However, the report says, though the coronavirus and the flu are both respiratory infections, not enough is known about SARS-CoV-2 to predict if it will have the same seasonal patterns. To better understand this outbreak, scientists are looking at comparable outbreaks like SARS and MERS. SARS, which started its spread in late 2002, shares almost 90% of its DNA with the current virus. The SARS outbreak started in November and lasted until July, which only hints at seasonality, says Weston, and containment may have resulted from early intervention. In other words, did it disappear with warmer weather, or did treatment and prevention efforts simply work?
MERS began in September 2012 in Saudi Arabia, where temperatures are generally high. Unlike SARS, it was never fully contained, and new cases are occasionally reported. The novel coronavirus has also begun to circulate locally in the Middle East, namely in Iran and the United Arab Emirates. “We don’t see too much evidence of seasonality in MERS,” says Weston.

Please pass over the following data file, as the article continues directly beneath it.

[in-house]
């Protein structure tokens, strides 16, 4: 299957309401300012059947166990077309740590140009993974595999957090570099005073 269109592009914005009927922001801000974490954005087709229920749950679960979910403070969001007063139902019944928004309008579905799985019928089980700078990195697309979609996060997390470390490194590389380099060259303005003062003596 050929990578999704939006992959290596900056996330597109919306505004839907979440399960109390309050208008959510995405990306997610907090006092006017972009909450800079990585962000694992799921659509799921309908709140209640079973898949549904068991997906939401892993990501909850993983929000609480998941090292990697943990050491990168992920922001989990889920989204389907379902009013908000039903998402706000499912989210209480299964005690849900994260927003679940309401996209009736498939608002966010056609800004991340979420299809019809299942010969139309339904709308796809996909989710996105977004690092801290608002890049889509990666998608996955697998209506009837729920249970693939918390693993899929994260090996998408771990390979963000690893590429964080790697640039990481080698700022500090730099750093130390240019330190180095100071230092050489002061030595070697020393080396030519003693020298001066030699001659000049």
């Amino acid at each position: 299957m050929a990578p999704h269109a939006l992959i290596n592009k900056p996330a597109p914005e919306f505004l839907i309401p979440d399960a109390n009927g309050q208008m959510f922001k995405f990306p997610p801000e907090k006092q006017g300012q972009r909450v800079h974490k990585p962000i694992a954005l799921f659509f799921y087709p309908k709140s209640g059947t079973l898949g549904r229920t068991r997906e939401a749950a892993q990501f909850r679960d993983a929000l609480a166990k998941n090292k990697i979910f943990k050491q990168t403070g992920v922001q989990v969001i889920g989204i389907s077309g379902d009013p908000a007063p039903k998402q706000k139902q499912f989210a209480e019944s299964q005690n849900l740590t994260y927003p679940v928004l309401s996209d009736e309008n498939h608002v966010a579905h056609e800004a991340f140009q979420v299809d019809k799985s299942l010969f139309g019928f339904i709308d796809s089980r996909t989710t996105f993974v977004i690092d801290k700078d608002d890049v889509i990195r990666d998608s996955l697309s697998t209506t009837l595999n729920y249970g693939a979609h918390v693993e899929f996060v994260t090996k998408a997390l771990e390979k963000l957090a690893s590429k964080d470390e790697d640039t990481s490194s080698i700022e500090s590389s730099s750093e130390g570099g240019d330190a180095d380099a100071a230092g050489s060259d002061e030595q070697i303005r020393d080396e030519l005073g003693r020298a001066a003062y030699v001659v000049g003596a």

But whether SARS and MERS were truly seasonal or if this virus will imitate SARS is unclear. Weston says their lab is focused on developing treatments and vaccines for the virus, which he cautions won’t likely be available for a least a year, if not several.
The report says Harvard University epidemiologist Marc Lipsitch doesn’t think any weather changes will put a big dent in how the virus spreads. COVID-19 has now been documented around the world. If the virus is anything like a typical flu virus, it may worsen in Southern Hemisphere regions as the seasons change.